condescend

verb
con·de·scend | \ˌkän-di-ˈsend \
condescended; condescending; condescends

Definition of condescend 

intransitive verb

1 : to assume an air of superiority The writer treats her readers as equals and never condescends to them.

2a : to descend to a less formal or dignified level : unbend would not condescend to respond to such a crass remark

b : to waive the privileges of rank

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Synonyms for condescend

Synonyms

deign, stoop

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What Is the Difference Between condescending and patronizing?

Very few words in English have exactly the same meaning; even words which appear to be entirely synonymous often will be found to have small differences in certain contexts. The words condescending and patronizing present a fine example of this. At first glance these words appear to be defined somewhat circularly: condescending often has the word "patronizing" in its definition, and patronize is defined, in part, as “to adopt an air of condescension toward.”

But both of these words have specialized senses that lend a shade of meaning to their synonymous senses. Patronizing can mean "giving support to" or "being a customer of," suggesting that the "condescending" sense implies superiority gained through a donor-dependent relationship.

The verb condescend used to be free of any hint of the offensive superiority it usually suggests today. It could mean literally "to go or come down" or, figuratively, "to willingly lower oneself to another’s level," senses that are still occasionally encountered in writings on the Bible. The idea of self-consciously lowering oneself is implied in the "patronizing" sense of condescending.

Examples of condescend in a Sentence

I will not condescend to answer the sore loser's charge that I cheated in order to win the race. wealthy people who tend to be condescending toward their poor relations

Recent Examples on the Web

Percy Shelley informs his friends in one scene, with a gifted husband’s condescending pride. Ty Burr, BostonGlobe.com, "Mary Shelley’s monster hit," 30 May 2018 Those Wild Wyndhams By Claudia Renton Knopf, 458 pages, $30 Ms. Renton’s own capacities and possibilities make her empathetic, but never condescending, toward the Wyndhams, gilded captives of their time and class. Richard Davenport-hines, WSJ, "‘Those Wild Wyndhams’ Review: Gilded Captives of Their Time," 15 June 2018 However, Serena’s serious tone is not matched by her husband, Fred, who dismisses her with a condescending promise to discuss the matter. refinery29.com, "The Handmaid's Tale Recap Season 2, Episode 13: The Martha Express," 11 July 2018 Just as in the first season, the most confident of these moments are the ones that outline exactly how grinding, humiliating, condescending, and horrifying the experience of being a Handmaid truly is. Caroline Framke, Vox, "The Handmaid’s Tale is as searing as ever in season 2. But its blind spots haven’t gone away.," 24 Apr. 2018 Rather than involving itself with facile life-determines-art equations, or condescending to its viewers in the manner of an overeager biopic, this piece trusts its own material and approaches it with admirable restraint. Jeremy Eichler, BostonGlobe.com, "Kafka encaged, writing to his father," 18 June 2018 If the setup seems a bit reductive and possibly condescending, just wait. Jesse Green, New York Times, "Review: ‘Dan Cody’s Yacht’ Sells Upward Mobility for Dummies," 6 June 2018 New-school thinking is that such chivalry can be condescending. Michelle Singletary, BostonGlobe.com, "Who should foot the bill on the first date?," 1 June 2018 The result is an achingly realistic portrait of a family and a community, whose hardships Zhao neither condescends to nor minimizes. Eliza Berman, Time, "Best Movies of 2018 So Far," 4 June 2018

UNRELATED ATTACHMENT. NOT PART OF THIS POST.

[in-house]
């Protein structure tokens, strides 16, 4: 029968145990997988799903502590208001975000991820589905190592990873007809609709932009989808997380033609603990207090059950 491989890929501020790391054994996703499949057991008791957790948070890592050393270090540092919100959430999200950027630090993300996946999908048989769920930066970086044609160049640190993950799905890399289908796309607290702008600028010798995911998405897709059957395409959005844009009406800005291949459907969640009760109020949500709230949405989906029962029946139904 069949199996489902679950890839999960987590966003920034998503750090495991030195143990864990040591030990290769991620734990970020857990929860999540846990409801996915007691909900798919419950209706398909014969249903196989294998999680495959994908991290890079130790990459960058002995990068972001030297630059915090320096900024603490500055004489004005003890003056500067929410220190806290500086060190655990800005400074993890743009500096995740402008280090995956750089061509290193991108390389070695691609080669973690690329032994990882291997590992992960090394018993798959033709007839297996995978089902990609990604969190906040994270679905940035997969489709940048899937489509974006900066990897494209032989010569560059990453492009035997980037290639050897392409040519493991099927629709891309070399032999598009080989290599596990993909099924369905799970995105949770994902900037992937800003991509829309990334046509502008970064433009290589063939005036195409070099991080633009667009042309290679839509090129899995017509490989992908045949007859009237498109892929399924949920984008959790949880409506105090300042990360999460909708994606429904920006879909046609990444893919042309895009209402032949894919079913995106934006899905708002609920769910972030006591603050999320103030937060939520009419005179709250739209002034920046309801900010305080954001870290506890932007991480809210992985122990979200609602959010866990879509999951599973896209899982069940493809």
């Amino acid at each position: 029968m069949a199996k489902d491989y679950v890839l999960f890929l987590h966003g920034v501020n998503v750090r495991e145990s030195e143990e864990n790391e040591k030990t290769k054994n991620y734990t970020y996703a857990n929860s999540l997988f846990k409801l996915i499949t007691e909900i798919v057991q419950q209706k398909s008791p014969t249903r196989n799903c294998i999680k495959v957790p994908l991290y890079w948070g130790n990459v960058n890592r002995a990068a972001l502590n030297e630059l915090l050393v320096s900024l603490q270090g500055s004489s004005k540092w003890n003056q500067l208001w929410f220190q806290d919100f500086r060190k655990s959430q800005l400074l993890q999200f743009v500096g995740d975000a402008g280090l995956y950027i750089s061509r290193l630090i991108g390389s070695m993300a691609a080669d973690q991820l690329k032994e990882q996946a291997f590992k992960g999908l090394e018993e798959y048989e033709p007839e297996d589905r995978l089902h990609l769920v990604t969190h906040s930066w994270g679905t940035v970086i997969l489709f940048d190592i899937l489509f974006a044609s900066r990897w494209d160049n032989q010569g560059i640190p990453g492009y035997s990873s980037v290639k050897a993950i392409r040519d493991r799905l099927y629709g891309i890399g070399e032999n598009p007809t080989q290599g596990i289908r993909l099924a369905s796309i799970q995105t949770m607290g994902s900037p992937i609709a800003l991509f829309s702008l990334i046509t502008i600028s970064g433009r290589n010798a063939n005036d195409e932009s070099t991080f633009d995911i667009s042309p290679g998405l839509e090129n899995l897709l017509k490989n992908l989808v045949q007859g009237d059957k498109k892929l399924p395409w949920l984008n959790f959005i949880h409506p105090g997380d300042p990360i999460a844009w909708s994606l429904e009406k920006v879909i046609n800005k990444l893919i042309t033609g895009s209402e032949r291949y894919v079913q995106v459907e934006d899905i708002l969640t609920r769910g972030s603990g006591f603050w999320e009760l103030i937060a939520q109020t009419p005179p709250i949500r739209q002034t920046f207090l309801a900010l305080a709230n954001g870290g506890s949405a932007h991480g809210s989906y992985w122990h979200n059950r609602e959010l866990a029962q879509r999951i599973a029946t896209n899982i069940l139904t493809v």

These example sentences are selected automatically from various online news sources to reflect current usage of the word 'condescend.' Views expressed in the examples do not represent the opinion of Merriam-Webster or its editors. Send us feedback.

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First Known Use of condescend

14th century, in the meaning defined at sense 2a

History and Etymology for condescend

Middle English, from Anglo-French condescendre, from Late Latin condescendere, from Latin com- + descendere to descend

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Last Updated

7 Sep 2018

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Time Traveler for condescend

The first known use of condescend was in the 14th century

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More Definitions for condescend

condescend

verb

English Language Learners Definition of condescend

: to show that you believe you are more intelligent or better than other people

: to do something that you usually do not do because you believe you are too important to do it

condescend

verb
con·de·scend | \ˌkän-di-ˈsend \
condescended; condescending

Kids Definition of condescend

1 : to stoop to the level of someone considered less important These two great commanders did not condescend to fight in person …— Mark Twain, Tom Sawyer

2 : to grant favors with a show of being better than others She only condescended to speak to me because she needed something.

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